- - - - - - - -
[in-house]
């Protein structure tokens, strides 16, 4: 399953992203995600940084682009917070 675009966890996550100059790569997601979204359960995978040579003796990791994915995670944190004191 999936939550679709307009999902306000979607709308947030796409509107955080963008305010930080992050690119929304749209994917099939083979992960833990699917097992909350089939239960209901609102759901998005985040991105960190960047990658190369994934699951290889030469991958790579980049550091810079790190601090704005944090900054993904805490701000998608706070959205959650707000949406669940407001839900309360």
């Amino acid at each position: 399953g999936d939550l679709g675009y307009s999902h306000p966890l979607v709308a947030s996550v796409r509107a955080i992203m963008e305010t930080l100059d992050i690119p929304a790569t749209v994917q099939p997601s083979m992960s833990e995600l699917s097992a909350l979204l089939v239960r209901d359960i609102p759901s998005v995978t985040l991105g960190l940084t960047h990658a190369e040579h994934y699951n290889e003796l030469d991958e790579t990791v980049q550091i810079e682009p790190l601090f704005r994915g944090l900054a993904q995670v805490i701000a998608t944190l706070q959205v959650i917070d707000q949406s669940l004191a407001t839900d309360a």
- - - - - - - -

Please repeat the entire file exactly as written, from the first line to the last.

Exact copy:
[in-house]
């Protein structure tokens, strides 16, 4: 399953992203995600940084682009917070 675009966890996550100059790569997601979204359960995978040579003796990791994915995670944190004191 999936939550679709307009999902306000979607709308947030796409509107955080963008305010930080992050690119929304749209994917099939083979992960833990699917097992909350089939239960209901609102759901998005985040991105960190960047990658190369994934699951290889030469991958790579980049550091810079790190601090704005944090900054993904805490701000998608706070959205959650707000949406669940407001839900309360």
């Amino acid at each position: 399953g999936d939550l679709g675009y307009s999902h306000p966890l979607v709308a947030s996550v796409r509107a955080i992203m963008e305010t930080l100059d992050i690119p929304a790569t749209v994917q099939p997601s083979m992960s833990e995600l699917s097992a909350l979204l089939v239960r209901d359960i609102p759901s998005v995978t985040l991105g960190l940084t960047h990658a190369e040579h994934y699951n290889e003796l030469d991958e790579t990791v980049q550091i810079e682009p790190l601090f704005r994915g944090l900054a993904q995670v805490i701000a998608t944190l706070q959205v959650i917070d707000q949406s669940l004191a407001t839900d309360a």